The Federal Reserve announcement released last Wednesday about the shape of the nation’s economic recovery was followed by public statements by Chair Jerome Powell. During the announcement, the Federal Reserve projected the U.S. economy to grow 6.5% this year driven by the vaccine and federal spending plan, up from the central bank’s 4.2% estimate in December. The Fed also predicted that unemployment is expected to drop to 4.5% by year end.
“The economic fallout has been real and widespread, but with the benefit of perspective, we can say that some of the very worst economic outcomes have been avoided by swift and forceful action — from Congress, from across the government, and in cities and towns across the country,” said Powell during a press conference last Wednesday.
Key Takeaways from the Federal Reserve Announcement
Overall, statements by Mr. Powell expressed a relatively rosy outlook for the nation’s economy, a promising sign for continued pace of strong multifamily development in 2021. Here are a few of the major points that stood out during Mr. Powell’s remarks:
- A brief period of nominal inflation may occur (the Fed’s internal estimates suggest a peak at 2.1%), but many observers on Wall Street will take these bullish statements with a grain of salt and attribute some of the optimism to the Federal’s desire to project confidence and limit the need for an interest rate hike amid the recovery.
- Job numbers are expected to dramatically improve but investors should keep their expectations realistic. The situation will require patience as millions will remain out of work for a good portion of 2021. During his remarks, Powell put it plainly: “It’s going to take some time, no matter how well the economy performs.”
- Interest rates are expected to remain level through 2024, according to the current schedule, though 7 of 18 Fed officials expect a tax hike to taper the impacts of inflation (such as the surge in value of 10-year bonds) response to reflation could occur as early as 2023. Directly following the announcement, the 10-year Treasury yield eased to 1.41% in response to the Fed signaling a dovish approach for the immediate future.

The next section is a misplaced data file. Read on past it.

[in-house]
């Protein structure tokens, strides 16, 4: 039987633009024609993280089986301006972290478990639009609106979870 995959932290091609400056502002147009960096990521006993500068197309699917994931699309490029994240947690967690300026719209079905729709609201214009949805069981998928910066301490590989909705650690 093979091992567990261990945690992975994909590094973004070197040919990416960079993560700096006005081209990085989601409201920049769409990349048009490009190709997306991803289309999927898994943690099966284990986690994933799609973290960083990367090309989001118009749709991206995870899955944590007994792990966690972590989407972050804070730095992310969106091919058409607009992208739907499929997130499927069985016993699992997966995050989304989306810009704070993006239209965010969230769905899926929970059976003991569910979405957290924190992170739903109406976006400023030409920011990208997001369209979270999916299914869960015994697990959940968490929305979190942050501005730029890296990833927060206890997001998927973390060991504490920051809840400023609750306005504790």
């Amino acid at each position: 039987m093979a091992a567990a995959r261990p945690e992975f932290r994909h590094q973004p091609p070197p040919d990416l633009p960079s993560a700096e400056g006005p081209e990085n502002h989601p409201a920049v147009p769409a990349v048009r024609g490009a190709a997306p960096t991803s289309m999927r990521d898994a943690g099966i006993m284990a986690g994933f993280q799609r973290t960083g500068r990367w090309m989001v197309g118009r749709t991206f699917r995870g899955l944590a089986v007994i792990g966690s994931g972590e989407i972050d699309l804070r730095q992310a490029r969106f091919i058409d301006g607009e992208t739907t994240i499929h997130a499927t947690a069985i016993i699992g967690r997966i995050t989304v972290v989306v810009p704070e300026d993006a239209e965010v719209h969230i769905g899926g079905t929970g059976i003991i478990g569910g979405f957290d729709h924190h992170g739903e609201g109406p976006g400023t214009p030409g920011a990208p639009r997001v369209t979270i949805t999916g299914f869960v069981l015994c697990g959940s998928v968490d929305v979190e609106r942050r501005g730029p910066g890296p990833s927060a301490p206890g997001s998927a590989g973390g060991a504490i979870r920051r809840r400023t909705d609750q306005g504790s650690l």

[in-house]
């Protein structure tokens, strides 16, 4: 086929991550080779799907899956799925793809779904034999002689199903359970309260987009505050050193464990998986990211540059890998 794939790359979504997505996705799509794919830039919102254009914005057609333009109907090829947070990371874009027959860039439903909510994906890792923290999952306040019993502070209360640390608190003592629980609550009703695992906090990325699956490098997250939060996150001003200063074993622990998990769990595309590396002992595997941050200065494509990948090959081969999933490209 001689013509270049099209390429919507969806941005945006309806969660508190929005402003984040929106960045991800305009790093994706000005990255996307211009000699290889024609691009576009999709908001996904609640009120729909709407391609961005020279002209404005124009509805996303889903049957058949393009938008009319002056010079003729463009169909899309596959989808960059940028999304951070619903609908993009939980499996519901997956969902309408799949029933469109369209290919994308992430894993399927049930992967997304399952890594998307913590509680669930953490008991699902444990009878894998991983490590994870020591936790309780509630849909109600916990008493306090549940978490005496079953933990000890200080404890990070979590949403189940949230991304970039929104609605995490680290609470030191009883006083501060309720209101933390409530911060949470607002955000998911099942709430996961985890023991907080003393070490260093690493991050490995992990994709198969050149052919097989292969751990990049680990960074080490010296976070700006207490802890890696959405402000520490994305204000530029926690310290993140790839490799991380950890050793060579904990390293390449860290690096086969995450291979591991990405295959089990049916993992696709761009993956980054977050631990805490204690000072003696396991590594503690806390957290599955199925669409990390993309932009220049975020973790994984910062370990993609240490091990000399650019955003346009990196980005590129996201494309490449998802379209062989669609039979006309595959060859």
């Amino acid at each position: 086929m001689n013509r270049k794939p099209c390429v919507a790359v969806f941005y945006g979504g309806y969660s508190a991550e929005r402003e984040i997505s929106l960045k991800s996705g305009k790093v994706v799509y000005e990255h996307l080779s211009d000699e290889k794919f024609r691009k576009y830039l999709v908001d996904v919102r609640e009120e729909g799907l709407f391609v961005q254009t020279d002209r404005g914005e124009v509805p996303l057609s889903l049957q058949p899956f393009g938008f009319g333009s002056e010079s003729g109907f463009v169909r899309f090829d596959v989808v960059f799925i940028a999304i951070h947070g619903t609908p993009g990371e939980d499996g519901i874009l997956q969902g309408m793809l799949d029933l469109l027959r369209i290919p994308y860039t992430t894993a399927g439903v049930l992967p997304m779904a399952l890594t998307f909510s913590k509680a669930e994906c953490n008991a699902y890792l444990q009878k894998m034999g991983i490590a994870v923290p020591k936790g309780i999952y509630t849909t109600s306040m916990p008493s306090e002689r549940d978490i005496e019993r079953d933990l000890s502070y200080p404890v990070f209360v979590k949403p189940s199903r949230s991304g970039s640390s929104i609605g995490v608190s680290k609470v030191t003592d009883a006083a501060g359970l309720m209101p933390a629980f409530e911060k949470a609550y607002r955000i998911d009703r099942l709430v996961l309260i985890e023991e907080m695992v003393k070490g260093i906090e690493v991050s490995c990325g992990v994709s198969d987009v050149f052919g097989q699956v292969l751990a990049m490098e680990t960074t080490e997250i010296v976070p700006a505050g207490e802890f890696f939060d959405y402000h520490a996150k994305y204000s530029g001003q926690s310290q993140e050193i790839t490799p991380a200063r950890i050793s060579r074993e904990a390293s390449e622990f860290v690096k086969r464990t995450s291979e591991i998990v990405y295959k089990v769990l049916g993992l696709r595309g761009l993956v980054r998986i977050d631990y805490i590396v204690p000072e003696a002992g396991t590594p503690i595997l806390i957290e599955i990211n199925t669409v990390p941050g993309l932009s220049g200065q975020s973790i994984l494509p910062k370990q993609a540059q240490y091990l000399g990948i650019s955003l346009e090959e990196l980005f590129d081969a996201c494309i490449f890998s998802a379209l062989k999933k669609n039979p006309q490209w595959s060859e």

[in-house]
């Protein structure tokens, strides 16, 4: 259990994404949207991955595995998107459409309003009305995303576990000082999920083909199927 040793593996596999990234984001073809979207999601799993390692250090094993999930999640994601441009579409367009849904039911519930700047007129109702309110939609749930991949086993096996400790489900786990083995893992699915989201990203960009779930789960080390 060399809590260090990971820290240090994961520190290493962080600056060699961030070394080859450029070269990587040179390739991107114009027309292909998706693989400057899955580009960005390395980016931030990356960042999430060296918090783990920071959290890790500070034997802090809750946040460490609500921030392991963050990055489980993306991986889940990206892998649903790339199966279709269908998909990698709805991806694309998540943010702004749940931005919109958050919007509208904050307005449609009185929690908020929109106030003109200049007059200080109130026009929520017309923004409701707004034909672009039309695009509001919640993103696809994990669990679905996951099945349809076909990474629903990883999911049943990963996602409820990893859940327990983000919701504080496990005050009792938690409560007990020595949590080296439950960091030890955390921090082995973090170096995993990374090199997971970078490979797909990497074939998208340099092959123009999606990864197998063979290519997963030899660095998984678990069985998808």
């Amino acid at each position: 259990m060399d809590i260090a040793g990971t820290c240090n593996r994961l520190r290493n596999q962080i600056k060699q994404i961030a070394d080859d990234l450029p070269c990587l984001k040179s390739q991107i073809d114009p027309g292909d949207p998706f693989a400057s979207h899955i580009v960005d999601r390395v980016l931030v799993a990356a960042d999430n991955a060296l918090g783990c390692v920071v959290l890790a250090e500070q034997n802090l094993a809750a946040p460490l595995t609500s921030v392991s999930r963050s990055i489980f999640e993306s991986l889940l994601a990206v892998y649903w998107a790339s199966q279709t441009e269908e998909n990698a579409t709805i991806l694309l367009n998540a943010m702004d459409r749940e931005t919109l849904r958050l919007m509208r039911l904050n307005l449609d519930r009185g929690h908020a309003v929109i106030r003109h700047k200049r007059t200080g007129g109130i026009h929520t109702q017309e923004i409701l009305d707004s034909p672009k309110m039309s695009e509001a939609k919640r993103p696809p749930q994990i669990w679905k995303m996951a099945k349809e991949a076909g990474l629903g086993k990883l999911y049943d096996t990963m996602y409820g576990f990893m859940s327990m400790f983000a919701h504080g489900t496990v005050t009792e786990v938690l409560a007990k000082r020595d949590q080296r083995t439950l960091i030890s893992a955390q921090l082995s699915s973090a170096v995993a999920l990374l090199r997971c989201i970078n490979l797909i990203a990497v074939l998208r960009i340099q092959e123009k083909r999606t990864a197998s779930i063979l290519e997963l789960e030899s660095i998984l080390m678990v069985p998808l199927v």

- A closer look at the Fed’s own historical numbers, however, suggest that the rate of inflation may in fact exceed “just over 2%” over the next three years (closer to 3%-3.5%) and if that happens then the Fed could end up rolling out a hike on interest rates sooner than 2023.
How Will These Trends Affect Multifamily in 2021?
One of the most immediate impacts of the announcement was renewed confidence that the Federal funds rate is expected to remain at or near zero over the next two years. These conditions, along with the recent bump in the 10-year Treasury yield, suggest investors are selling their bonds and ramping up their investments into reliable, high-return assets.
Despite a minor increase to borrow money, this is a promising sign for the multifamily industry. As the 10-year Treasury yield grows so too will 30-year fixed mortgage rates, creating greater obstacles to purchasing a home for young adults, and a subsequent increased demand for multifamily housing.
Furthermore, recent data from Real Capital Analytics suggests that investor appetites for multifamily property was hindered but not halted by the pandemic. While the total number of investor originations in other properties like retail and office saw a sharp dive during the pandemic, multifamily experienced a far sharper decline before quickly plateauing and regaining pre-COVID momentum.
Additionally, the recent release of additional financial aid from Congress to support nationwide economic recovery undoubtedly stoked investor interest in multifamily development. New upticks in cases and hospitalizations could dampen this momentum, but currently the stage is set for a strong rebound for the multifamily industry from the previous year.
Review Berkadia’s Multifamily Forecast for market-level insights on where the most investor activity is already scheduled for the rest of 2021.